Citing the Catechism of the Catholic Church, they said, “The Church has taught that the cases in which the execution of the offender is an absolute necessity are ‘rare, if not practically nonexistent.’
“The Church’s teaching is further developing in recognition of the inherent dignity of all life as a gift from God. As Pope Francis has recently stated, ‘[The death penalty] is an offense against the inviolability of life and the dignity of the human person. When the death penalty is applied, it is not for a current act of oppression, but rather for an act committed in the past. It is also applied to persons whose current ability to cause harm is not current, as it has been neutralized – they are already deprived of their liberty.’” Pope Francis made those remarks to the International Commission Against the Death Penalty, March 20 this year.
“It would have been nice to have some sense of the restorative justice element” in the bishops’ statement, Ms. Shanley said. She feels that Dzhokhar Tsarnaev can be redeemed and be a force for good.
Killed in the marathon bombing blast were 8-year-old Martin Richard of Dorchester; Lu Lingzi, 23, a native of China and a graduate student at Boston University; and Krystle Marie Campbell, 29, from Medford.
On April 18, a few hours after the brothers’ photos were broadcast, MIT Police Officer Sean A. Collier, 26, was shot dead in his cruiser after being ambushed by them.

 

A Statement of the Roman Catholic Bishops of Massachusetts on the Death Penalty

The Boston Marathon Bombing trial is a painful reminder of the harm that impacts many people even beyond those who are killed or maimed by violent criminal acts. Given that the defendant, Dzhokhar Tsarnaev, is being tried in federal court with the possibility of capital punishment, and that the Bishops have testified against capital punishment in the past, we feel it is fitting to clarify the Church’s teaching regarding the use of the death penalty.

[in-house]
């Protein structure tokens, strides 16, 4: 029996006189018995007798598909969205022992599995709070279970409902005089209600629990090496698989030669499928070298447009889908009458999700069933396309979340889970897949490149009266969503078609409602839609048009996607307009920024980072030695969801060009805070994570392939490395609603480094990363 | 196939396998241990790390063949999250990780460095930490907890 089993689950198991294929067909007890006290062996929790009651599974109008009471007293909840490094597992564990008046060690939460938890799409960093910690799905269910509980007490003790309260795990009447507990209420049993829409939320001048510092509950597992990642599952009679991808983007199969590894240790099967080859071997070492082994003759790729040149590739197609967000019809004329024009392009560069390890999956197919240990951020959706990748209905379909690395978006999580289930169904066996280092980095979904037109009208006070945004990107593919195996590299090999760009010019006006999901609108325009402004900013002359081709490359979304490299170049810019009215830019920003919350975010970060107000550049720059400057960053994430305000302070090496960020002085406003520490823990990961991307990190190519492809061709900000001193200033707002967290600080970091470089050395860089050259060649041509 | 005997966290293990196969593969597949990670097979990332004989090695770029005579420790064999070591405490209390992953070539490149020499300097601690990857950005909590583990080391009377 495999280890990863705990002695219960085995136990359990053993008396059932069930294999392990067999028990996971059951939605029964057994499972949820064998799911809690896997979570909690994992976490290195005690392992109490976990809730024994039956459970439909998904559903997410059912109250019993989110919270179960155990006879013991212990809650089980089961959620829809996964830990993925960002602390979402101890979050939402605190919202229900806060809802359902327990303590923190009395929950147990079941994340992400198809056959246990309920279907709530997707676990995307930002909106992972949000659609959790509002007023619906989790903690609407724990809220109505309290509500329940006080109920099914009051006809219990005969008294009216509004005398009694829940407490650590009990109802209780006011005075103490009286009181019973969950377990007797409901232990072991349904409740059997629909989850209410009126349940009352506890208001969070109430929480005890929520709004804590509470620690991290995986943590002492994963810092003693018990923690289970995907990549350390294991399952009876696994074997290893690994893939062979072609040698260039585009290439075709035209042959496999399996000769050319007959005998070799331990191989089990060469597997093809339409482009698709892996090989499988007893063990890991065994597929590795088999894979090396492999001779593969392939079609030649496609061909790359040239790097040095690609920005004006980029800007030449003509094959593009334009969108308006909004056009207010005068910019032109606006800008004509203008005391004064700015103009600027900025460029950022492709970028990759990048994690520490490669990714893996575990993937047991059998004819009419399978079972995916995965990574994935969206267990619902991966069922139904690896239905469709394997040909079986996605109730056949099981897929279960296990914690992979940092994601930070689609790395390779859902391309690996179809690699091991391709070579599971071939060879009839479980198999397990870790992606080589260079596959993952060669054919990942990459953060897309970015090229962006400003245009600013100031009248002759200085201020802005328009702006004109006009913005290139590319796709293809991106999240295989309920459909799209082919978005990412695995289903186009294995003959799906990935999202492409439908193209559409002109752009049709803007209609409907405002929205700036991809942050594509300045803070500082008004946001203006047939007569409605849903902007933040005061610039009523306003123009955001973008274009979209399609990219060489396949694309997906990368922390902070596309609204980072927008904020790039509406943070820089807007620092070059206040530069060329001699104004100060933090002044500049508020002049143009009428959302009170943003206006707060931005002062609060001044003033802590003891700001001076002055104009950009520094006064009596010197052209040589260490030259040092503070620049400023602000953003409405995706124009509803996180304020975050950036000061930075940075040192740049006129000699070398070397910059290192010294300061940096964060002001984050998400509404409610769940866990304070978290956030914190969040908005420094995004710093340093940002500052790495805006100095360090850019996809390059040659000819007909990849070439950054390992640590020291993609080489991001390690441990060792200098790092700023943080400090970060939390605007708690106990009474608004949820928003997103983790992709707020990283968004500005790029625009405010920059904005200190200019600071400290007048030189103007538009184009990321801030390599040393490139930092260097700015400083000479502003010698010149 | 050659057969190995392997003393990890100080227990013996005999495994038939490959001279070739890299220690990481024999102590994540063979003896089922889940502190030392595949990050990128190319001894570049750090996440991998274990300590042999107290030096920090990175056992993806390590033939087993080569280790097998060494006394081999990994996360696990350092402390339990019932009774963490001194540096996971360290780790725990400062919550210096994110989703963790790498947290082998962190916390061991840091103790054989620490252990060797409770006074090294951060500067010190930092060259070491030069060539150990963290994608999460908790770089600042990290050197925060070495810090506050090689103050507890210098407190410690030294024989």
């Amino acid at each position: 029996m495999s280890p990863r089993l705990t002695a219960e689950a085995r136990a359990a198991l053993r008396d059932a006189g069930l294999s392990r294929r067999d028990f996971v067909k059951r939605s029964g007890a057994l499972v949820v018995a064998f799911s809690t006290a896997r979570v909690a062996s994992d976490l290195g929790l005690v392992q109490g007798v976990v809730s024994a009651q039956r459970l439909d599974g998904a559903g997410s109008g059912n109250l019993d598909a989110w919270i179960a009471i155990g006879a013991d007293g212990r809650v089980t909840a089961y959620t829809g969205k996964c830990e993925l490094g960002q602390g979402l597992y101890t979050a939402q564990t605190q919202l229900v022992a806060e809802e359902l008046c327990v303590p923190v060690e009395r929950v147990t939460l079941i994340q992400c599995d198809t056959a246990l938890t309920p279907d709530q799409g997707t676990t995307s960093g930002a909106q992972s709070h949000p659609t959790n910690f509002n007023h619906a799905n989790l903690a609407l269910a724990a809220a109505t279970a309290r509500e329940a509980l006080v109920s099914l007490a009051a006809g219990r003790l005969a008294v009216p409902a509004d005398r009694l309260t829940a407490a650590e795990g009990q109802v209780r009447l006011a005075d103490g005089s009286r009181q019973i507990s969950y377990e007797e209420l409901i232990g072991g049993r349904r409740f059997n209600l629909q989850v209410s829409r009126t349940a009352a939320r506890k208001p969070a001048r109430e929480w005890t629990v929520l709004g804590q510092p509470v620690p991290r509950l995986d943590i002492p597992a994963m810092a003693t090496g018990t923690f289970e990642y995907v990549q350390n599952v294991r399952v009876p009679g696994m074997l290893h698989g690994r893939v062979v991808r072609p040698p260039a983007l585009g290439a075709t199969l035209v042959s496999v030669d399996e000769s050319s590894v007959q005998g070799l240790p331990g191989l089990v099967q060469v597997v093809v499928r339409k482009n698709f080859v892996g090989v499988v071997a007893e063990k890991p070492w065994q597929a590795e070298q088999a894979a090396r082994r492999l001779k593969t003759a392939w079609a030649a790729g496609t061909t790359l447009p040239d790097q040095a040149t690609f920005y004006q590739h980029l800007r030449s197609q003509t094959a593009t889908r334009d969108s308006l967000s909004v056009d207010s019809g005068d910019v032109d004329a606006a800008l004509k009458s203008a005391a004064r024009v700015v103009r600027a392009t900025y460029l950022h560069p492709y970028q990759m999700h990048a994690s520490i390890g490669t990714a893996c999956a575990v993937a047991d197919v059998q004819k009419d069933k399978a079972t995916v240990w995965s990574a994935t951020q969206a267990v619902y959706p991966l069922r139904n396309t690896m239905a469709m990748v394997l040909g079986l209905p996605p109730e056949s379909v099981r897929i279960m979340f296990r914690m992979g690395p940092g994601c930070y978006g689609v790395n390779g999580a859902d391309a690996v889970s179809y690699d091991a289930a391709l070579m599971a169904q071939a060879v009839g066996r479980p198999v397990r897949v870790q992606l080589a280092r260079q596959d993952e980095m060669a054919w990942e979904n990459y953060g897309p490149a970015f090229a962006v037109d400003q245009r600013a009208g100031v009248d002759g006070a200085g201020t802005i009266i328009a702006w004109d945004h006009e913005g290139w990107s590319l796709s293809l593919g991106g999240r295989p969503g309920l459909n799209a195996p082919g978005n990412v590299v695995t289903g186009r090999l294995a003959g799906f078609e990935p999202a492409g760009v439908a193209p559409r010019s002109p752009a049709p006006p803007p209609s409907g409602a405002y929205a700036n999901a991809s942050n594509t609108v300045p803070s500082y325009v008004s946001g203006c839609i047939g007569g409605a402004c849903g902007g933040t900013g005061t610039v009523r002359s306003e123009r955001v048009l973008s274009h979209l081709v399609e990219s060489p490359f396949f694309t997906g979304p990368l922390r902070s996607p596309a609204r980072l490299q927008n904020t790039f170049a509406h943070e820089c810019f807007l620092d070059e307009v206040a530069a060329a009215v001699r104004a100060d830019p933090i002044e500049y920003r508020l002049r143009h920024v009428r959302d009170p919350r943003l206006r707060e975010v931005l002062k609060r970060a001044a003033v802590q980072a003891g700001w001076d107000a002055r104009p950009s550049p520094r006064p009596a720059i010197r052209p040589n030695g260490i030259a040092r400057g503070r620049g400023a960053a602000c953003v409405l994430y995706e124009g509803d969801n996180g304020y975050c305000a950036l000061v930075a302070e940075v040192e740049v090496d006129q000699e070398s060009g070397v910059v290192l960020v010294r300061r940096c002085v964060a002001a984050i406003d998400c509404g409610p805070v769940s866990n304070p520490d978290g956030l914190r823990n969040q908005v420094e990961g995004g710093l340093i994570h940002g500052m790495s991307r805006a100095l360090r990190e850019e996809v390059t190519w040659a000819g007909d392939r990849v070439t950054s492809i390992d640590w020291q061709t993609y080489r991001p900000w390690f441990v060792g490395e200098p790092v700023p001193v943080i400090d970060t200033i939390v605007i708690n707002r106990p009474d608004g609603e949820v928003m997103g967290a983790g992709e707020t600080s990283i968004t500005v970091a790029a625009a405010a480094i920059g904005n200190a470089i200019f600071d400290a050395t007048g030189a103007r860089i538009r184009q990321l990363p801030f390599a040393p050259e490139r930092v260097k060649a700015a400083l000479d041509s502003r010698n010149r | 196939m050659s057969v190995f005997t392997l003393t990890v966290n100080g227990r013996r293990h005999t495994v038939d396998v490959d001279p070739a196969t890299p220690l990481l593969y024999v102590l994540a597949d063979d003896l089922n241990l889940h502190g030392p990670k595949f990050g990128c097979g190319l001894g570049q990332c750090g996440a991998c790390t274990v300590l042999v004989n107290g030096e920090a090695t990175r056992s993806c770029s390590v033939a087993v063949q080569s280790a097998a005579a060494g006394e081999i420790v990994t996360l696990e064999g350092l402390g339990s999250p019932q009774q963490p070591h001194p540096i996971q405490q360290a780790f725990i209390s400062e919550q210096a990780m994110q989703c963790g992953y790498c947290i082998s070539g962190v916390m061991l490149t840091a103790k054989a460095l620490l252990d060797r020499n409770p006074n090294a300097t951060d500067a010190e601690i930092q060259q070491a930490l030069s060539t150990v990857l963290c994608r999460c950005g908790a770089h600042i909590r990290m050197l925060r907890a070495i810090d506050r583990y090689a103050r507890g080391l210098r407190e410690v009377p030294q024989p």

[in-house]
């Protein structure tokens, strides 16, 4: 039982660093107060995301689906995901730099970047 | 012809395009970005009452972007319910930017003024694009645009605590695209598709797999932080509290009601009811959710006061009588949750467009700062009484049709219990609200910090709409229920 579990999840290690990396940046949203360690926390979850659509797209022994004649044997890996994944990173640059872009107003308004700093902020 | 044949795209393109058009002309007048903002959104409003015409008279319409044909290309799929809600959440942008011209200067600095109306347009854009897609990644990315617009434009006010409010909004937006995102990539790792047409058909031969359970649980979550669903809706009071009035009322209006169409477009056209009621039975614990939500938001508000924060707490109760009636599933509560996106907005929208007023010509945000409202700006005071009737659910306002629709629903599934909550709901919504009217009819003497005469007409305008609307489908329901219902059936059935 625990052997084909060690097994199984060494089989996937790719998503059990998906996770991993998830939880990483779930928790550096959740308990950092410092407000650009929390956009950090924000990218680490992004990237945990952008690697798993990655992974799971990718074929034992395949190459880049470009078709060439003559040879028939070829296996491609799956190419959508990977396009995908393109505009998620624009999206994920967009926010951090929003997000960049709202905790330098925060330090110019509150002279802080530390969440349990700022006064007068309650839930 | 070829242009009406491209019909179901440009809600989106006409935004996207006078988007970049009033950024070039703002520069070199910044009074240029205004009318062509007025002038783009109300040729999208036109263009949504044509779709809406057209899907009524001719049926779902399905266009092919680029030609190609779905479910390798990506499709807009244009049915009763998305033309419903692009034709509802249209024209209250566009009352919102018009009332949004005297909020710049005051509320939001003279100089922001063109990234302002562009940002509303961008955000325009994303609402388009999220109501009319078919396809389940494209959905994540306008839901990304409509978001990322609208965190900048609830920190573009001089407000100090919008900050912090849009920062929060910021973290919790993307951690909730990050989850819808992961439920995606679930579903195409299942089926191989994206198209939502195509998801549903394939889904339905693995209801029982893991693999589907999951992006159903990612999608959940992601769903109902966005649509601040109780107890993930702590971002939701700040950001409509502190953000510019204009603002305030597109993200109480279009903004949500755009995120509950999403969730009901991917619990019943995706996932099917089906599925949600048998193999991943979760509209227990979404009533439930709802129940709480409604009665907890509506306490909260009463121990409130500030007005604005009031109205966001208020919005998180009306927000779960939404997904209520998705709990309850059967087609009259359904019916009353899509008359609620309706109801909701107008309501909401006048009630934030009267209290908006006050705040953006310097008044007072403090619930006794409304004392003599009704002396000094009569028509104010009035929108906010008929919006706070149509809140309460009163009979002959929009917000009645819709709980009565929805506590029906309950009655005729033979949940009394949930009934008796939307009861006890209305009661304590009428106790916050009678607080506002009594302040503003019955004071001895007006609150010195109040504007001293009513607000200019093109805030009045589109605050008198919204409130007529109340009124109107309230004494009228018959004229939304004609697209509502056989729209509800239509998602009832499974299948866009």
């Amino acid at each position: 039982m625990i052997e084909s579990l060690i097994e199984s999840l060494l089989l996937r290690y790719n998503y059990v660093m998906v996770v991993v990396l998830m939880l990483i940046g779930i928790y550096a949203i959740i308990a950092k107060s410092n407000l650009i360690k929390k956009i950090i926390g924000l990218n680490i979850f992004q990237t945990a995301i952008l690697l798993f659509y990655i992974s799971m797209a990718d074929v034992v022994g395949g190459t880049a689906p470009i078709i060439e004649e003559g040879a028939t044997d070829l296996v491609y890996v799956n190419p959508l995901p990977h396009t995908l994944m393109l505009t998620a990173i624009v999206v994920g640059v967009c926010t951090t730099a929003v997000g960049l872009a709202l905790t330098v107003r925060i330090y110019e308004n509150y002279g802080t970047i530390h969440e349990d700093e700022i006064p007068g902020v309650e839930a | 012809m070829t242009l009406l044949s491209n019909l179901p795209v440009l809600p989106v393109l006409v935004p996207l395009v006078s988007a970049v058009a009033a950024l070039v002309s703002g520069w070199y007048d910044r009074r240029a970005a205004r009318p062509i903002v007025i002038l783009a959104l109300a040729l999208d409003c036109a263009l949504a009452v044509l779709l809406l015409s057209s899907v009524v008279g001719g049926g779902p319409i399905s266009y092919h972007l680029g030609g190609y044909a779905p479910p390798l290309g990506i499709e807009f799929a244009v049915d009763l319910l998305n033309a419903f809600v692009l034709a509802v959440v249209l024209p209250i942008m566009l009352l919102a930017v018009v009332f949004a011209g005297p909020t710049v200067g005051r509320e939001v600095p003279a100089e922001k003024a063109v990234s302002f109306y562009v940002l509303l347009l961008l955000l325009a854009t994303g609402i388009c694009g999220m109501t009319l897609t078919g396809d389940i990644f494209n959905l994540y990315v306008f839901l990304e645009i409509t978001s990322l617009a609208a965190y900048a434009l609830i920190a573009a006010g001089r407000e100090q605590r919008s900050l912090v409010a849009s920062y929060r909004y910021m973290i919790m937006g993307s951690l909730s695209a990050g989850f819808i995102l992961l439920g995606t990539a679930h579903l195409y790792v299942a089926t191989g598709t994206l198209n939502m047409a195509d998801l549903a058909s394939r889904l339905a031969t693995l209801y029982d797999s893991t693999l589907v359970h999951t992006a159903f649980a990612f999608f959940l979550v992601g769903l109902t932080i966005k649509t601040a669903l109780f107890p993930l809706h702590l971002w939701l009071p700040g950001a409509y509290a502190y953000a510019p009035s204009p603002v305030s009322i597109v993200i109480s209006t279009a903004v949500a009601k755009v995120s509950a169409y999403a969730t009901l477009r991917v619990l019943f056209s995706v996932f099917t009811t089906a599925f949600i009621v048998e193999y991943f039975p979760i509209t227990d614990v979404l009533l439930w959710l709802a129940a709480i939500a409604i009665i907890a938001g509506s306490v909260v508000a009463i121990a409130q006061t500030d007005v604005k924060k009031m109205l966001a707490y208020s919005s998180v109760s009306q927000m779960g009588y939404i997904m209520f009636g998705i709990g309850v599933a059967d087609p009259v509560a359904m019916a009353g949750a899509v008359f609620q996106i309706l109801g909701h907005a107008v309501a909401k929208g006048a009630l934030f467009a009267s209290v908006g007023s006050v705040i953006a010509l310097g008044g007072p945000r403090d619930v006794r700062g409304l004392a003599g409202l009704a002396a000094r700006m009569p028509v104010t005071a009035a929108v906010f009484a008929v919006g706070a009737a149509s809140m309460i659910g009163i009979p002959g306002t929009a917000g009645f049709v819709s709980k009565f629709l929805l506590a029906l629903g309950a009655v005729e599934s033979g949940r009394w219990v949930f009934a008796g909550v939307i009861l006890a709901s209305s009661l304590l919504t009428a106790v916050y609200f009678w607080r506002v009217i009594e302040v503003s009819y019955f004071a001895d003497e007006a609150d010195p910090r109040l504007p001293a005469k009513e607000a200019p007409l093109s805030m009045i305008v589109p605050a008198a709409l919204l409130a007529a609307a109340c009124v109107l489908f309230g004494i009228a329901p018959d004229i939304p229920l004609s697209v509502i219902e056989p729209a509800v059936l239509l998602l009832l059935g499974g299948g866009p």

The Church has taught that the cases in which the execution of the offender is an absolute necessity are “rare, if not practically nonexistent.”(Catechism of the Catholic Church (CCC) § 2267)
The Church’s teaching is further developing in recognition of the inherent dignity of all life as a gift from God.As Pope Francis has recently stated, “[The death penalty] is an offense against the inviolability of life and the dignity of the human person. When the death penalty is applied, it is not for a current act of oppression, but rather for an act committed in the past. It is also applied to persons whose current ability to cause harm is not
current, as it has been neutralized – they are already deprived of their liberty.” (His Holiness Pope Francis, Remarks to the International Commission Against the Death Penalty, March 20, 2015.)
The defendant in this case has been neutralized and will never again have the ability to cause harm. Because of this, we, the Catholic Bishops of the Commonwealth of
Massachusetts, believe that society can do better than the death penalty. As the Bishops of the United States said in their 2005 statement “A Culture of Life and the
Penalty of Death,”  “no matter how heinous the crime, if society can protect itself without ending a human life, it should do so.” We believe these words remain true
today in the face of this most terrible crime.

Cardinal Seán P. O’Malley, OFM, Cap.
Archbishop
Archdiocese of Boston
Most Reverend Edgar M. da Cunha, S.D.V.
Bishop
Diocese of Fall River
Most Reverend Mitchell T. Rozanski
Bishop
Diocese of Springfield
Most Reverend Robert J. McManus
Bishop
Diocese of Worcester